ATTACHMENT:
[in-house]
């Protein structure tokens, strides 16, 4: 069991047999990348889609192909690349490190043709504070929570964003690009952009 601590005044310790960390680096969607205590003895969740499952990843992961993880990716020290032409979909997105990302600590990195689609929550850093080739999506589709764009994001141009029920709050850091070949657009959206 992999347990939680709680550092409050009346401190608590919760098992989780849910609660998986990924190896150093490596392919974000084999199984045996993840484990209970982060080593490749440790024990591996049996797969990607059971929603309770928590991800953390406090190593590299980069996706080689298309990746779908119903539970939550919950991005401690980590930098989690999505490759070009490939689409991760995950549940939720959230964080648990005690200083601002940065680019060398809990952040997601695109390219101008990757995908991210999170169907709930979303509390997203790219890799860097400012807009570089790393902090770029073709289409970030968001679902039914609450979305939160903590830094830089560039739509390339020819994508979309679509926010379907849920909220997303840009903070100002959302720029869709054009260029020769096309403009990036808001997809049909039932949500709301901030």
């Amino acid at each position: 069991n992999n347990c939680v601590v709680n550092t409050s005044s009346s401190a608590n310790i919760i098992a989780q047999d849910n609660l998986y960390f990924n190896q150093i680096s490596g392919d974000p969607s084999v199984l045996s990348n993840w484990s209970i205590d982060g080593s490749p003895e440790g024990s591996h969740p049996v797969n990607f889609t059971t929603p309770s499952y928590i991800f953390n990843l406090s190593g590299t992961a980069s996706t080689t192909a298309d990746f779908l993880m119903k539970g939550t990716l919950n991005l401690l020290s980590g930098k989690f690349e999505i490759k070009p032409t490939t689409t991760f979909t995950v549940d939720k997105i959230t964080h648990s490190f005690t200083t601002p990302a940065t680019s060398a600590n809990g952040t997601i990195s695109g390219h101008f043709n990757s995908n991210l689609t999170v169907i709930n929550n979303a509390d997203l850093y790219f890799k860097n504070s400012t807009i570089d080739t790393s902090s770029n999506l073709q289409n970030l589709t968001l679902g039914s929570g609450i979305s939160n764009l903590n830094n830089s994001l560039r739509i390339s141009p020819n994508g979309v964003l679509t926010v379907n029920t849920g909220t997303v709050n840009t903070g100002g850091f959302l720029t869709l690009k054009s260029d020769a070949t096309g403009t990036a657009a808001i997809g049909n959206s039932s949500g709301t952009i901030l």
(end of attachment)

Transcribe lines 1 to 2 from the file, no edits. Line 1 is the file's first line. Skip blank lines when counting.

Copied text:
[in-house]
């Protein structure tokens, strides 16, 4: 069991047999990348889609192909690349490190043709504070929570964003690009952009 601590005044310790960390680096969607205590003895969740499952990843992961993880990716020290032409979909997105990302600590990195689609929550850093080739999506589709764009994001141009029920709050850091070949657009959206 992999347990939680709680550092409050009346401190608590919760098992989780849910609660998986990924190896150093490596392919974000084999199984045996993840484990209970982060080593490749440790024990591996049996797969990607059971929603309770928590991800953390406090190593590299980069996706080689298309990746779908119903539970939550919950991005401690980590930098989690999505490759070009490939689409991760995950549940939720959230964080648990005690200083601002940065680019060398809990952040997601695109390219101008990757995908991210999170169907709930979303509390997203790219890799860097400012807009570089790393902090770029073709289409970030968001679902039914609450979305939160903590830094830089560039739509390339020819994508979309679509926010379907849920909220997303840009903070100002959302720029869709054009260029020769096309403009990036808001997809049909039932949500709301901030």